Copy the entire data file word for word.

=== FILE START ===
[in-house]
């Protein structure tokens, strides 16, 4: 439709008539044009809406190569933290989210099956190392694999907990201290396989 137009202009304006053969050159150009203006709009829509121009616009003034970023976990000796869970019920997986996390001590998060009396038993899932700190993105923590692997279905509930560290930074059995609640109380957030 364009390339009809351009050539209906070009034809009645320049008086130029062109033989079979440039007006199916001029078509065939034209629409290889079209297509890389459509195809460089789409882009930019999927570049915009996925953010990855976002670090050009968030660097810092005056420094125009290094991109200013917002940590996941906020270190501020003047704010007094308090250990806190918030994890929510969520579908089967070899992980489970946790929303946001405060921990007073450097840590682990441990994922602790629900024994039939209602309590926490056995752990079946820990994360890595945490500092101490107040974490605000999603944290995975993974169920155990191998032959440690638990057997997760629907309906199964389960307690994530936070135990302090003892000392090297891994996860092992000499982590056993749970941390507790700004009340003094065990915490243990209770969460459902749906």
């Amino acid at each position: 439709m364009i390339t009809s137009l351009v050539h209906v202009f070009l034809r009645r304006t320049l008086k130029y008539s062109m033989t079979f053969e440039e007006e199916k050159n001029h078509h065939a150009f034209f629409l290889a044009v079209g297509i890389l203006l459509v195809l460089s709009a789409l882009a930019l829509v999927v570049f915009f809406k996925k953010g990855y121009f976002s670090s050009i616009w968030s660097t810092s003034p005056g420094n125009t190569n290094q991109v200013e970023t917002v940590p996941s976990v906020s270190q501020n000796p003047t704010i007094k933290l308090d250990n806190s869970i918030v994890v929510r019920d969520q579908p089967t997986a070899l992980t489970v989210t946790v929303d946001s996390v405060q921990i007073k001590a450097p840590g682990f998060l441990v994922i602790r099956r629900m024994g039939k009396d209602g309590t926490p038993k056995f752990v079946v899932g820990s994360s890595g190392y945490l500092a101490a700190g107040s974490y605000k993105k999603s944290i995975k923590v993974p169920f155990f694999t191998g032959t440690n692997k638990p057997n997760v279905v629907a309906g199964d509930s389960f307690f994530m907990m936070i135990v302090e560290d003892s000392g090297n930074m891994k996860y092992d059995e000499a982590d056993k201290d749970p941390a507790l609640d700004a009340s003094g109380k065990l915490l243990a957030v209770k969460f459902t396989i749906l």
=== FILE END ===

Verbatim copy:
[in-house]
């Protein structure tokens, strides 16, 4: 439709008539044009809406190569933290989210099956190392694999907990201290396989 137009202009304006053969050159150009203006709009829509121009616009003034970023976990000796869970019920997986996390001590998060009396038993899932700190993105923590692997279905509930560290930074059995609640109380957030 364009390339009809351009050539209906070009034809009645320049008086130029062109033989079979440039007006199916001029078509065939034209629409290889079209297509890389459509195809460089789409882009930019999927570049915009996925953010990855976002670090050009968030660097810092005056420094125009290094991109200013917002940590996941906020270190501020003047704010007094308090250990806190918030994890929510969520579908089967070899992980489970946790929303946001405060921990007073450097840590682990441990994922602790629900024994039939209602309590926490056995752990079946820990994360890595945490500092101490107040974490605000999603944290995975993974169920155990191998032959440690638990057997997760629907309906199964389960307690994530936070135990302090003892000392090297891994996860092992000499982590056993749970941390507790700004009340003094065990915490243990209770969460459902749906």
């Amino acid at each position: 439709m364009i390339t009809s137009l351009v050539h209906v202009f070009l034809r009645r304006t320049l008086k130029y008539s062109m033989t079979f053969e440039e007006e199916k050159n001029h078509h065939a150009f034209f629409l290889a044009v079209g297509i890389l203006l459509v195809l460089s709009a789409l882009a930019l829509v999927v570049f915009f809406k996925k953010g990855y121009f976002s670090s050009i616009w968030s660097t810092s003034p005056g420094n125009t190569n290094q991109v200013e970023t917002v940590p996941s976990v906020s270190q501020n000796p003047t704010i007094k933290l308090d250990n806190s869970i918030v994890v929510r019920d969520q579908p089967t997986a070899l992980t489970v989210t946790v929303d946001s996390v405060q921990i007073k001590a450097p840590g682990f998060l441990v994922i602790r099956r629900m024994g039939k009396d209602g309590t926490p038993k056995f752990v079946v899932g820990s994360s890595g190392y945490l500092a101490a700190g107040s974490y605000k993105k999603s944290i995975k923590v993974p169920f155990f694999t191998g032959t440690n692997k638990p057997n997760v279905v629907a309906g199964d509930s389960f307690f994530m907990m936070i135990v302090e560290d003892s000392g090297n930074m891994k996860y092992d059995e000499a982590d056993k201290d749970p941390a507790l609640d700004a009340s003094g109380k065990l915490l243990a957030v209770k969460f459902t396989i749906l």